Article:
Americans' thoughts of the war diminish
An interesting but little-noticed poll came out today from the Pew Research Center that could have some long-term effects on the '08 presidential campaign.
It's not about voters and their genders and favorite candidate and their negative ratings. It's about the average citizen's interest in certain news stories. Public interest in news of the Iraq war has plummeted.
On Jan. 12-15, for instance, 55% of Americans said the war was the first news story that came to mind, way far ahead of some kidnapped boys in Missouri (7%) and winter weather (5%). This month, on Nov. 2-5, only 16% named the Iraq conflict as the first story, only slightly ahead of California wildfires (13%) and the presidential campaign (10%).
Speaking of the presidential campaign, the Iraq war was supposed to be a major weight around the neck of every Republican and a huge bonus for Democrats. It still is the major issue for the Democratic left and those candidates continue to talk about withdrawal while Congressional Democrats, who appear largely to have given up on forcing President Bush to withdraw, still are trying various legislative strategies to show their constituency they're trying.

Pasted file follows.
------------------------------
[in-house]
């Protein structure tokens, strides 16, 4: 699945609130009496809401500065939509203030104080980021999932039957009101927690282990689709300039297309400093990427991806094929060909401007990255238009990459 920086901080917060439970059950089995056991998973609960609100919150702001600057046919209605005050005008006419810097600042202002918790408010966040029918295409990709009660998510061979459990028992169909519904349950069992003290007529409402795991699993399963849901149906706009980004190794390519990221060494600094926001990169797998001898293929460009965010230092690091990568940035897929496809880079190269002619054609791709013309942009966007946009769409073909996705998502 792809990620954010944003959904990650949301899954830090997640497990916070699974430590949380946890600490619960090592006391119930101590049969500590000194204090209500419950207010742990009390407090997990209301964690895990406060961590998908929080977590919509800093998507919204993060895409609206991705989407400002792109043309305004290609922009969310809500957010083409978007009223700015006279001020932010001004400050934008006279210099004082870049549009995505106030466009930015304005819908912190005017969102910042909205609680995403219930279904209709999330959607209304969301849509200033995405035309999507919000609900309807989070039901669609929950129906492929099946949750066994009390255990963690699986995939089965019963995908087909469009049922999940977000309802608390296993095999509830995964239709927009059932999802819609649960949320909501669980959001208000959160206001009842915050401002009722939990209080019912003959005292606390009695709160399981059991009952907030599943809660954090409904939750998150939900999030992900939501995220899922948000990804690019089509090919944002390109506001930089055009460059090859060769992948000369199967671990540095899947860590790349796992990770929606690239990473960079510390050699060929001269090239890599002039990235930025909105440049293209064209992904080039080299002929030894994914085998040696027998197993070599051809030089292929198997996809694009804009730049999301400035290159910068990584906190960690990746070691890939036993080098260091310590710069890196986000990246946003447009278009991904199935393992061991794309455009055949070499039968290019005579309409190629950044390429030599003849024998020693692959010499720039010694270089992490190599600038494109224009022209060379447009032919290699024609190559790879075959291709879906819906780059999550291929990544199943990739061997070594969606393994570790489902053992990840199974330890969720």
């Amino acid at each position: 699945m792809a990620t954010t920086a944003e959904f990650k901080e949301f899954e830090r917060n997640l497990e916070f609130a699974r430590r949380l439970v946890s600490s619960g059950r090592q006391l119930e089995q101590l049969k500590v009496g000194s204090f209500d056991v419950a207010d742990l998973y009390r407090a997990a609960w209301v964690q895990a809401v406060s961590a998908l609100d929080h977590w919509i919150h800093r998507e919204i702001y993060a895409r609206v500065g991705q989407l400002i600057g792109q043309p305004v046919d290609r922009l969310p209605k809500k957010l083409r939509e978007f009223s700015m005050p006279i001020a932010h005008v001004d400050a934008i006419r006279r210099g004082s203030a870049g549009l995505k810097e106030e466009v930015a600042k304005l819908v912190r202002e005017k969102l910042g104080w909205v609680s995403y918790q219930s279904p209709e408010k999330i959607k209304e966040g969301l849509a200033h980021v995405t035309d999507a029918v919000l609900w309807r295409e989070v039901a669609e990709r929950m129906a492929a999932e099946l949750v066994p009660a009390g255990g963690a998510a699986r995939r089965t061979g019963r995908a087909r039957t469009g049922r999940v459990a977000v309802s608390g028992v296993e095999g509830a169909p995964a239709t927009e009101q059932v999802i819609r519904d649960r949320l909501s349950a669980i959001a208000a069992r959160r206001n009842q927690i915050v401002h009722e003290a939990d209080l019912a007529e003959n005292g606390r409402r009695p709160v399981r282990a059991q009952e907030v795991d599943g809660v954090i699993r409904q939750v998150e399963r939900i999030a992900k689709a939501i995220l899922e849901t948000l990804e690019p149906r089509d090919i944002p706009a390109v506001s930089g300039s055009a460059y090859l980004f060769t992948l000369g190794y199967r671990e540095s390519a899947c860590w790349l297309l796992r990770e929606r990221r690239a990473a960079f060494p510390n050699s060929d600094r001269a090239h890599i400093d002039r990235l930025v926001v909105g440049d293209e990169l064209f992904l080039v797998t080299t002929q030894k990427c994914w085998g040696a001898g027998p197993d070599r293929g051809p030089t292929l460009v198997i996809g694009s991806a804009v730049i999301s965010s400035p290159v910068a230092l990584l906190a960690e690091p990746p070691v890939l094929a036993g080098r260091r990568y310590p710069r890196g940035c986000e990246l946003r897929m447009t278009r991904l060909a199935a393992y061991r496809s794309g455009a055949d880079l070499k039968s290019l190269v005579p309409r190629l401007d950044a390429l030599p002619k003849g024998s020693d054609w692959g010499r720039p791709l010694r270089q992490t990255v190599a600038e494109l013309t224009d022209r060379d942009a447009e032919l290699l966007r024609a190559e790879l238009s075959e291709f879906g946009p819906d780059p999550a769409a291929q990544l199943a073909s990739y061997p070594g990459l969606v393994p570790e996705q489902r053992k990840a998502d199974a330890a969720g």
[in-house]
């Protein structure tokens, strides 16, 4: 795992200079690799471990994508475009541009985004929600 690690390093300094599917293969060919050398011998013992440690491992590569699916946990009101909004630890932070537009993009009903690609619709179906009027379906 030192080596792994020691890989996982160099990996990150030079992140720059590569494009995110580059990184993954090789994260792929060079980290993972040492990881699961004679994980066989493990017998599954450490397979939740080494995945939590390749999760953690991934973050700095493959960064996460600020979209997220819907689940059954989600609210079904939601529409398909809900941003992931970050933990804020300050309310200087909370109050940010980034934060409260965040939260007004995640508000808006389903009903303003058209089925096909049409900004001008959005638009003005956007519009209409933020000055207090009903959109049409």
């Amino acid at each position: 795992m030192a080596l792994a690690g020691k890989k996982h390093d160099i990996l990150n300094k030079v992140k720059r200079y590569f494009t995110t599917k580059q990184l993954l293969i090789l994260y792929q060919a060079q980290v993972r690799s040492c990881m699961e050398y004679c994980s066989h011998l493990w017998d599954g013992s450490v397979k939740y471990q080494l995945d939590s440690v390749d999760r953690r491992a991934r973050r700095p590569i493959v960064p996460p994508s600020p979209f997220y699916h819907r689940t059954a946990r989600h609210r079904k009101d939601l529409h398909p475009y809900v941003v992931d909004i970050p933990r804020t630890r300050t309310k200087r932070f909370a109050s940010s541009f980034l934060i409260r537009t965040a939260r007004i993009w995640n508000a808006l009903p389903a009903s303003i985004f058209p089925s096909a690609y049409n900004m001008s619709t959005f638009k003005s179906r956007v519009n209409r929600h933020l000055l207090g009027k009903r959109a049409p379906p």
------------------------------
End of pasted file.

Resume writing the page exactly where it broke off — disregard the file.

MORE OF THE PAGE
But for most of the country, Pew finds, the war is drawing less interest as well as less media coverage, which may well be linked. Additionally, much of the war news that does appear is much more encouraging about allied successes on the ground and diminished monthly casualties.
At this rate of melting, the Iraq war issue may well not help the Democrats much in the general electorate during the long months of the 2008 campaign. So what will take its place? The economy? (Bad for Republicans.) Gas prices? (The same.) National security? Say, there's a terrorist attack or a thwarted one?
Americans haven't elected a sitting legislator as president in 47 years. And four of the last five elected presidents have been governors. The fifth one was a sitting vice president.